How Are Taxes Figured on Rmd Accounts?

Congress encourages Americans to save for retirement by investing in tax-deferred accounts such as 401(k)s, IRAs and 403(b)s. The contributions grow tax free, but at age 70 1/2, the IRS wants account owners to begin taking the required minimum distribution (RMD) out of those accounts with income tax paid on the withdrawals.

Worker, Retiree and Employer Recovery Act of 2008

This act waives RMDs from IRAs, profit sharing, money purchase pension, 403(b)s and certain 457 retirement plans for 2008. It does not waive a 2008 RMD due by April 1, 2009.

First RMD

The RMD is based on the account value on Dec. 31 of the preceding year. The withdrawal can be taken any time that year but no later than Dec. 31. The deadline for withdrawal is extended until April 1 for the year the owner turns 70 1/2.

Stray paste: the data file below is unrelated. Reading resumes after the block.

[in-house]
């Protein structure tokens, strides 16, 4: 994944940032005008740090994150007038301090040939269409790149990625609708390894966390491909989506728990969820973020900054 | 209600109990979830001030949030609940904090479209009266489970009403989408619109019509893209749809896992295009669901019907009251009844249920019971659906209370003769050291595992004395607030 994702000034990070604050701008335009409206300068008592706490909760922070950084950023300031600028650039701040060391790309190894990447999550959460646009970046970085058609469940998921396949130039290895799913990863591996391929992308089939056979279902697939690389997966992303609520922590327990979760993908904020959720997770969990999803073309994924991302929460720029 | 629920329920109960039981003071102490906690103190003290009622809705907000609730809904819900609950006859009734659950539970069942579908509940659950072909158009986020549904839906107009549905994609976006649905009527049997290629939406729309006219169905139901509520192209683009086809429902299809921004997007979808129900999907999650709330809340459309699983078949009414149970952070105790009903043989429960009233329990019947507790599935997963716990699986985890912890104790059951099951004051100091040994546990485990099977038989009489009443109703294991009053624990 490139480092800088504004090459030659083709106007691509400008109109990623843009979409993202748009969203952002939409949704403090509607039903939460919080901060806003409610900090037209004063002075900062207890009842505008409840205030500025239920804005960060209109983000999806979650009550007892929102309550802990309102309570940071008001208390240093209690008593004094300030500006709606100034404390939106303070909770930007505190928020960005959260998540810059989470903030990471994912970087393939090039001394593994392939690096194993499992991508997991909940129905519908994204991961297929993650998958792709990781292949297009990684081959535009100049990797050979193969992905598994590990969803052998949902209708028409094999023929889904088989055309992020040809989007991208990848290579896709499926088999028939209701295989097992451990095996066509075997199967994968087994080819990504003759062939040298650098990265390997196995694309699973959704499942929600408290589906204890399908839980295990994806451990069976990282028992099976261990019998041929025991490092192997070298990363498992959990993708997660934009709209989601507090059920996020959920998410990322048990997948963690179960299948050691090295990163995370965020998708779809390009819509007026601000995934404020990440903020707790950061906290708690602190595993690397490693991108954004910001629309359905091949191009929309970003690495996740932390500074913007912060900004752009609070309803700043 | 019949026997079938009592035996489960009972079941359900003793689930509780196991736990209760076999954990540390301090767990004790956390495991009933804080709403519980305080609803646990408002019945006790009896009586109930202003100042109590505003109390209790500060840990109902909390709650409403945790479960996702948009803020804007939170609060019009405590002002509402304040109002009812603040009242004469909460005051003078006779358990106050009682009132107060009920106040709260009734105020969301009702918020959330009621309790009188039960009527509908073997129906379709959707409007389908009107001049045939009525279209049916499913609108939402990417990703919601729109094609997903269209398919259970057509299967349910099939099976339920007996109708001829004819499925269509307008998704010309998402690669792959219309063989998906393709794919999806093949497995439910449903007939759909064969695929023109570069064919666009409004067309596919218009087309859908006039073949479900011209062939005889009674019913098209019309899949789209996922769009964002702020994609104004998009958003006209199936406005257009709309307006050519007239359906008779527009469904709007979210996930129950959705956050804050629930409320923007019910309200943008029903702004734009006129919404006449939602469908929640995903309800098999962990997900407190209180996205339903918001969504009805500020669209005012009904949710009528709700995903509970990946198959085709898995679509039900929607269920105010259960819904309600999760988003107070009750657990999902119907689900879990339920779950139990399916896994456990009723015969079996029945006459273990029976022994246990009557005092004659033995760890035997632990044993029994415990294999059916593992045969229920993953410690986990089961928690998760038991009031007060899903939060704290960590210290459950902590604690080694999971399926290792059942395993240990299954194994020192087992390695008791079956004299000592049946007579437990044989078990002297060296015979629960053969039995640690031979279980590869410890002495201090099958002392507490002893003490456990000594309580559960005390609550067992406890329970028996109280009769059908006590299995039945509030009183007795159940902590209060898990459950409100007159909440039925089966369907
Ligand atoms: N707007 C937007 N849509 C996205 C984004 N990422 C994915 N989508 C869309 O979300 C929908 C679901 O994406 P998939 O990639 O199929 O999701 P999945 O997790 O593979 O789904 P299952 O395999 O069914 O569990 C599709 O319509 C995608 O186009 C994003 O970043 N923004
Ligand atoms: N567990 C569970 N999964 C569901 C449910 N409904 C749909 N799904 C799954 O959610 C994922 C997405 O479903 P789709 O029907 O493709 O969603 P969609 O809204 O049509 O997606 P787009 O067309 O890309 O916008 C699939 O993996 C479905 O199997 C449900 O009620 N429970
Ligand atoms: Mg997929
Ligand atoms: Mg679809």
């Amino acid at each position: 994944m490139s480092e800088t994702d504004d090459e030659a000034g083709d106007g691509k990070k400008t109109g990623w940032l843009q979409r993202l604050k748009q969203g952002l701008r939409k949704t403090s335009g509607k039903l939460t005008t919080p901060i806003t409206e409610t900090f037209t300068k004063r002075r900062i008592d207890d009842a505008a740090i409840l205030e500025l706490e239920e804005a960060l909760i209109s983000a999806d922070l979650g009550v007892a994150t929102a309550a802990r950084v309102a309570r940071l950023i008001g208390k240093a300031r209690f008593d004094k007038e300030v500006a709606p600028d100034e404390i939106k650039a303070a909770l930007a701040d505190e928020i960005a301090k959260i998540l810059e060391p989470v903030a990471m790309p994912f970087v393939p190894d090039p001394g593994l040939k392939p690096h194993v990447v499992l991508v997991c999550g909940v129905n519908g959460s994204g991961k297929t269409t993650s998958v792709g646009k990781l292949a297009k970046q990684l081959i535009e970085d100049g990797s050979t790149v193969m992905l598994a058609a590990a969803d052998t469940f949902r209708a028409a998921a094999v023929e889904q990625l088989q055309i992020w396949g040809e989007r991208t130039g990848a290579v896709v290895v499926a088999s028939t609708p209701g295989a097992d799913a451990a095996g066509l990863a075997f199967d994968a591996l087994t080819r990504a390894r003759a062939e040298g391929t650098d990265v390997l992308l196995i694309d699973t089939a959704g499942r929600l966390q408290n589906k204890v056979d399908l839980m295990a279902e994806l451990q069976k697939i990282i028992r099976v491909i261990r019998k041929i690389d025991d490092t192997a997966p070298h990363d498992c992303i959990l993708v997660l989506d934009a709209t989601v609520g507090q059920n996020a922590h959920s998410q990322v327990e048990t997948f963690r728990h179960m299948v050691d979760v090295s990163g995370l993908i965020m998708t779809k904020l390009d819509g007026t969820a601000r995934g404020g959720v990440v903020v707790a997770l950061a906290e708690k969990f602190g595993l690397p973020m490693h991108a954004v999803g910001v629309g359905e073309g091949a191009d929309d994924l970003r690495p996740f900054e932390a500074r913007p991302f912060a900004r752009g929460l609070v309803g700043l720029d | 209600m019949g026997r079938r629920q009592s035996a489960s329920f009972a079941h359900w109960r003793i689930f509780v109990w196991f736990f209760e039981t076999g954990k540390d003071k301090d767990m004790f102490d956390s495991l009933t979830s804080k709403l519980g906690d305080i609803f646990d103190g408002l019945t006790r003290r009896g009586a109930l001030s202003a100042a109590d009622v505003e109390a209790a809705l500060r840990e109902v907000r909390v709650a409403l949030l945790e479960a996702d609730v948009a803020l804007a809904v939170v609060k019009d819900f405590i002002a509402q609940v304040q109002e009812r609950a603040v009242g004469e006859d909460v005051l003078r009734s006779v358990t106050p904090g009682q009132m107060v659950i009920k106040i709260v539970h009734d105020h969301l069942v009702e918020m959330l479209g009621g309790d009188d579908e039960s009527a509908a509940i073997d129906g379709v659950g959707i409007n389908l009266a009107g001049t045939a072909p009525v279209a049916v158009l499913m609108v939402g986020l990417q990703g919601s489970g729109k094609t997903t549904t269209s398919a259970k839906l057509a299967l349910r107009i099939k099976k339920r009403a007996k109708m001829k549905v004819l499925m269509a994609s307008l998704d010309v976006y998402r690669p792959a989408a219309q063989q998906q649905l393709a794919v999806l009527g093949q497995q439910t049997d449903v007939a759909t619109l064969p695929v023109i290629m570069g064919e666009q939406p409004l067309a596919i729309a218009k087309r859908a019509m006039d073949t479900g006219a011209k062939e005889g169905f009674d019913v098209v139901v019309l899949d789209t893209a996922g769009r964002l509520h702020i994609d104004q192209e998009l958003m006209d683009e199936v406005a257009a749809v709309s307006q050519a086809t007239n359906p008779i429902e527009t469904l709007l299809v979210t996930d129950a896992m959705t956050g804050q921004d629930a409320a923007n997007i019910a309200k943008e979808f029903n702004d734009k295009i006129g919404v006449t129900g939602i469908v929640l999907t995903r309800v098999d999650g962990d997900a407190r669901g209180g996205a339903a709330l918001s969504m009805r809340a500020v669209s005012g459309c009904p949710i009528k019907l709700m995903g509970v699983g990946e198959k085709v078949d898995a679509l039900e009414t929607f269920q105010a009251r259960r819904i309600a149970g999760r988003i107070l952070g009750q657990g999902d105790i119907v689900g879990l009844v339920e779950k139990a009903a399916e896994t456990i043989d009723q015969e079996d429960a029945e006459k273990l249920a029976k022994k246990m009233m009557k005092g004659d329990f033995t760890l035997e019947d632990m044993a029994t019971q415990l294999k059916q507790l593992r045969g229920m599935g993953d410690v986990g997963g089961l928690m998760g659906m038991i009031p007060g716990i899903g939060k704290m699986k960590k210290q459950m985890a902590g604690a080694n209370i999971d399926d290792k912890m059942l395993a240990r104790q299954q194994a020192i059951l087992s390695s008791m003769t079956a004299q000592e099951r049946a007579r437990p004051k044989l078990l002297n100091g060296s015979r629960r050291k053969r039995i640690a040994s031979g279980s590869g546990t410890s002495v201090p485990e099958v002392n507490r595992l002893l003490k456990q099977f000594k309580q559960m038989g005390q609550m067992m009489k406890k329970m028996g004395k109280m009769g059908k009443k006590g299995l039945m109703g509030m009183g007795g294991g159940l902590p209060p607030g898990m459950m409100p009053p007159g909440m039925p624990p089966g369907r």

Calculating RMD

A minimum Required Distribution Calculator can be found at If the account owner is withdrawing 3.65 percent or more from his total tax-deferred accounts at age 70 1/2, no additional RMD will be necessary. The RMD amount does increase every year.


If a sufficient withdrawal is not made each year, a tax penalty of 50 percent of the RMD is levied.

Tax Consequences

Social Security benefits can become taxable depending on your marital status and total income. Total income includes taxable pensions, wages, interest, dividends, any tax-exempt interest income plus half of your Social Security benefits.

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